NCCIH Online Continuing Education Series
Speaker Biosketch for Ten Years of Research on Complementary and Alternative Medicine
Josephine P. Briggs, M.D., an accomplished researcher and physician, is Director of the National Center for Complementary and Integrative Health (NCCIH) at the National Institutes of Health (NIH), the leading Federal agency for research on integrative and complementary health practices.
In addition to her leadership of NCCIH, Dr. Briggs is currently co-leader of the NIH Common Fund Health Care Systems Research Collaboratory, a 5-year effort to conduct pragmatic clinical trials in partnership with clinical investigators and health care systems in the United States. Dr. Briggs is also a member of the NIH Steering Committee, the most senior governing board at NIH, and serves as a member of the NIH Scientific Management Review Board. She also is on the Executive Committee of the NIH Pain Consortium. In the past, she served as Acting Director of the Division of Clinical Innovation at the newly established National Center for Advancing Translational Sciences.
Dr. Briggs received her A.B. in biology from Harvard-Radcliffe College and her M.D. from Harvard Medical School. She completed her residency training in internal medicine and nephrology at the Mount Sinai School of Medicine, New York, New York, where she was also Chief Resident in the Department of Internal Medicine and a fellow in clinical nephrology. She then held a research fellowship in physiology at Yale School of Medicine, New Haven, Connecticut. Dr. Briggs was a research scientist for 7 years at the Physiology Institute at the University of Munich, Munich, Germany.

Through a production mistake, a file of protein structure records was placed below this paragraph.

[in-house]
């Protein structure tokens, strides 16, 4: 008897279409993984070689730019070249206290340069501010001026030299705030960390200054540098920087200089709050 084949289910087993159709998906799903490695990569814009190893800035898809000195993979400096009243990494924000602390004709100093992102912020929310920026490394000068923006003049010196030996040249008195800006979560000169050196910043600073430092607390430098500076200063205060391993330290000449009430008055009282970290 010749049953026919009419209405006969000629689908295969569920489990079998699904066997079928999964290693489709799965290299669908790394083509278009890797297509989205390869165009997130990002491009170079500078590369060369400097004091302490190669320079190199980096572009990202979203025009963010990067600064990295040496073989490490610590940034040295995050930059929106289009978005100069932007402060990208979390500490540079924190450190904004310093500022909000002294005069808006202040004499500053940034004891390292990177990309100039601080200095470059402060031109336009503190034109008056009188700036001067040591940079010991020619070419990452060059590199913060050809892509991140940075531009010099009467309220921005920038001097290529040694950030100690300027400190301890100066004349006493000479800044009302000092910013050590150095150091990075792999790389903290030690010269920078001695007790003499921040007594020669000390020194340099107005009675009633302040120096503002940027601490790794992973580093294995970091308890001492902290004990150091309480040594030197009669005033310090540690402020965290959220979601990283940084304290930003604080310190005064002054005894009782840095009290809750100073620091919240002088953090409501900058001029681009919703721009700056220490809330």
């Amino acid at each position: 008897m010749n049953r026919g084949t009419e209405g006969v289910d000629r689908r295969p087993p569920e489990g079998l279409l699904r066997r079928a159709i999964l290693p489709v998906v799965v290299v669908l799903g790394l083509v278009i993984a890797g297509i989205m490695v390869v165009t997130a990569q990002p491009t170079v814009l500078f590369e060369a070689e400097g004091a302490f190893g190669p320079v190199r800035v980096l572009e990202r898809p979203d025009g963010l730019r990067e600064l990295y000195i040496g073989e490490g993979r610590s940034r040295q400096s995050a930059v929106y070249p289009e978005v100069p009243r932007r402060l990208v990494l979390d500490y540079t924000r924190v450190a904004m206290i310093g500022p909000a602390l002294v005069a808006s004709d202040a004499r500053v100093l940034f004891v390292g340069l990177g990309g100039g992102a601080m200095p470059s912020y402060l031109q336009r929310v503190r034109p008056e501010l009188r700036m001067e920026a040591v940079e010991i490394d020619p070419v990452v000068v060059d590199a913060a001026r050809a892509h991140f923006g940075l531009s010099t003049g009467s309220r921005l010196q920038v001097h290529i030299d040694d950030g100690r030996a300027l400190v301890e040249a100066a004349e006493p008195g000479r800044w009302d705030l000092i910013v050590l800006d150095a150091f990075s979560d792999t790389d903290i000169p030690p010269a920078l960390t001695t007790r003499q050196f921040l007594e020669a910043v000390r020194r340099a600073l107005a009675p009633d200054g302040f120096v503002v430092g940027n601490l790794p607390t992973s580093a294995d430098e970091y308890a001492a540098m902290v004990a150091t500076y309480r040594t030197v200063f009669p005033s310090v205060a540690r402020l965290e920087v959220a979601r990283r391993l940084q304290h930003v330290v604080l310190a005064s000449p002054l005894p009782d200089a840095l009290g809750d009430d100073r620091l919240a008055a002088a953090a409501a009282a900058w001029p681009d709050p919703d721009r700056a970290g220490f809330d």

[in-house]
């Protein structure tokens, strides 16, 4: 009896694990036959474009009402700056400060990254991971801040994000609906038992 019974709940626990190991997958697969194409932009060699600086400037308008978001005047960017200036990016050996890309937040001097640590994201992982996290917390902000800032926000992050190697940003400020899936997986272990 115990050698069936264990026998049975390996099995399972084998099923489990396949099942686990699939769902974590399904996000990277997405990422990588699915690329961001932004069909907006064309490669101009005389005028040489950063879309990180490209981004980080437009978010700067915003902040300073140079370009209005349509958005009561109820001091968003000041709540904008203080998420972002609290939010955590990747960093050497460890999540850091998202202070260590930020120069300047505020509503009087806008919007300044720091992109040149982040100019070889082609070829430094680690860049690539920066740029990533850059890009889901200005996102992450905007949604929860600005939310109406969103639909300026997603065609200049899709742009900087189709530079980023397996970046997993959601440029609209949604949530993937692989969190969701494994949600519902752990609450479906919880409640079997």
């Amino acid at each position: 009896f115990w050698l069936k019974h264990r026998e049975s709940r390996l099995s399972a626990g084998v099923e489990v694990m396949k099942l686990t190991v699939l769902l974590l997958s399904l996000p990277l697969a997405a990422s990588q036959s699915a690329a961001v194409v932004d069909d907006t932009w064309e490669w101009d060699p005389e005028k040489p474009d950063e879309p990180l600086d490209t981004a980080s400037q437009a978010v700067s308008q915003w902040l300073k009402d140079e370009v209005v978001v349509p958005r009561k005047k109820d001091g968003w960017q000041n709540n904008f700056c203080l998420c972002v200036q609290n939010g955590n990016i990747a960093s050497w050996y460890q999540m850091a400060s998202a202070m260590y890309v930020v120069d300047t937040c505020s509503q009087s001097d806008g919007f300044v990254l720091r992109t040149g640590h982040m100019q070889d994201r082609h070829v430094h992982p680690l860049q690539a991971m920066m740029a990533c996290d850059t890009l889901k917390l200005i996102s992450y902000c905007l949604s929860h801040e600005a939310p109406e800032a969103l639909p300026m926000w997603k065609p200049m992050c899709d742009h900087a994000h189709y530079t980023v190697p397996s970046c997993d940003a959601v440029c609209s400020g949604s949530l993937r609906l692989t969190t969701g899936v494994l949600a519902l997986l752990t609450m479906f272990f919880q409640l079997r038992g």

In 1985, Dr. Briggs moved to the University of Michigan, Ann Arbor, Michigan, where she held several academic positions including Professor of Internal Medicine and Physiology. Dr. Briggs joined NIH in 1997 as Director of the Division of Kidney, Urologic, and Hematologic Diseases at the National Institute of Diabetes and Digestive and Kidney Diseases, where she oversaw extramural research activities. In 2006, she accepted a position as Senior Scientific Officer at the Howard Hughes Medical Institute, and in 2008, she returned to NIH to accept her current position as Director of NCCIH.
Dr. Briggs’s research interests include the renin–angiotensin system, circadian regulation of blood pressure, and policy and ethical issues around clinical research. She has published more than 175 research articles, book chapters, and other scholarly publications. Dr. Briggs also has served on the editorial boards of several journals and was Deputy Editor of the Journal of Clinical Investigation. She is an elected member of the Association of American Physicians and the American Society for Clinical Investigation and a fellow of the American Association for the Advancement of Science. She is a recipient of many awards and prizes, including the Volhard Prize of the German Society of Nephrology, the Alexander von Humboldt Scientific Exchange Award, and NIH Director’s Awards for her role in the development of the Trans-NIH Type I Diabetes Strategic Plan, her leadership of the Trans-NIH Zebrafish Committee, and her direction of the NIH Health Care Systems Research Collaboratory. In November 2014, Dr. Briggs received the American Society of Nephrology John P. Peters Award in recognition for her wide-ranging contributions to improving the lives of patients and to furthering the understanding of kidney in health and diseases.